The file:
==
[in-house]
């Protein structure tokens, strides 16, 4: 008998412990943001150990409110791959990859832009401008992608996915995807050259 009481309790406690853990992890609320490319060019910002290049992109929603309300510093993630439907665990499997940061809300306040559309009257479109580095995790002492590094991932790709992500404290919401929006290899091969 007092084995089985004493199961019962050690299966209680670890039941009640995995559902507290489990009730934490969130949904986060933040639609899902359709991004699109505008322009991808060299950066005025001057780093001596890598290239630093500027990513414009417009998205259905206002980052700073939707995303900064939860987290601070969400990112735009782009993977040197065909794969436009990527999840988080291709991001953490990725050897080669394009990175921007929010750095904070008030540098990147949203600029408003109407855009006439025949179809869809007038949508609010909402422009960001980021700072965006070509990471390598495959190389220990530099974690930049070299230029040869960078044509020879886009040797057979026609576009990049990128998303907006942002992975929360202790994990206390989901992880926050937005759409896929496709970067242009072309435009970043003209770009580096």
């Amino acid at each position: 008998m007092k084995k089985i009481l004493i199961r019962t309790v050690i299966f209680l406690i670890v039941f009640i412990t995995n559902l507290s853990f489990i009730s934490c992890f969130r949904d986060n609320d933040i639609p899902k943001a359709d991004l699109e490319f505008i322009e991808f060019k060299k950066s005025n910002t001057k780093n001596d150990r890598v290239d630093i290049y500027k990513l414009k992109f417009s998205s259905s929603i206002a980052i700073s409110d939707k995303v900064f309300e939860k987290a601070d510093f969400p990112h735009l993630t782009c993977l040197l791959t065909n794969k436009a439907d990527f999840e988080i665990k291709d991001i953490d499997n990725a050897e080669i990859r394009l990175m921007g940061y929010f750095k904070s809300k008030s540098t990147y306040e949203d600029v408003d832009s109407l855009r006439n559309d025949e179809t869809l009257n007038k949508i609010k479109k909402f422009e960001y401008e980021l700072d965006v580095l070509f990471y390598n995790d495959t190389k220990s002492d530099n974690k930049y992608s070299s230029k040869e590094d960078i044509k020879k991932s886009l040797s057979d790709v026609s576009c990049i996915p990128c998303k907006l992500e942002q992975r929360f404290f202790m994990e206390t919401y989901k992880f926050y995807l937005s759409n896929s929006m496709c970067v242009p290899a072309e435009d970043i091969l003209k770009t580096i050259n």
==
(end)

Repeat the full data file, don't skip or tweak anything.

[in-house]
């Protein structure tokens, strides 16, 4: 008998412990943001150990409110791959990859832009401008992608996915995807050259 009481309790406690853990992890609320490319060019910002290049992109929603309300510093993630439907665990499997940061809300306040559309009257479109580095995790002492590094991932790709992500404290919401929006290899091969 007092084995089985004493199961019962050690299966209680670890039941009640995995559902507290489990009730934490969130949904986060933040639609899902359709991004699109505008322009991808060299950066005025001057780093001596890598290239630093500027990513414009417009998205259905206002980052700073939707995303900064939860987290601070969400990112735009782009993977040197065909794969436009990527999840988080291709991001953490990725050897080669394009990175921007929010750095904070008030540098990147949203600029408003109407855009006439025949179809869809007038949508609010909402422009960001980021700072965006070509990471390598495959190389220990530099974690930049070299230029040869960078044509020879886009040797057979026609576009990049990128998303907006942002992975929360202790994990206390989901992880926050937005759409896929496709970067242009072309435009970043003209770009580096």
């Amino acid at each position: 008998m007092k084995k089985i009481l004493i199961r019962t309790v050690i299966f209680l406690i670890v039941f009640i412990t995995n559902l507290s853990f489990i009730s934490c992890f969130r949904d986060n609320d933040i639609p899902k943001a359709d991004l699109e490319f505008i322009e991808f060019k060299k950066s005025n910002t001057k780093n001596d150990r890598v290239d630093i290049y500027k990513l414009k992109f417009s998205s259905s929603i206002a980052i700073s409110d939707k995303v900064f309300e939860k987290a601070d510093f969400p990112h735009l993630t782009c993977l040197l791959t065909n794969k436009a439907d990527f999840e988080i665990k291709d991001i953490d499997n990725a050897e080669i990859r394009l990175m921007g940061y929010f750095k904070s809300k008030s540098t990147y306040e949203d600029v408003d832009s109407l855009r006439n559309d025949e179809t869809l009257n007038k949508i609010k479109k909402f422009e960001y401008e980021l700072d965006v580095l070509f990471y390598n995790d495959t190389k220990s002492d530099n974690k930049y992608s070299s230029k040869e590094d960078i044509k020879k991932s886009l040797s057979d790709v026609s576009c990049i996915p990128c998303k907006l992500e942002q992975r929360f404290f202790m994990e206390t919401y989901k992880f926050y995807l937005s759409n896929s929006m496709c970067v242009p290899a072309e435009d970043i091969l003209k770009t580096i050259n």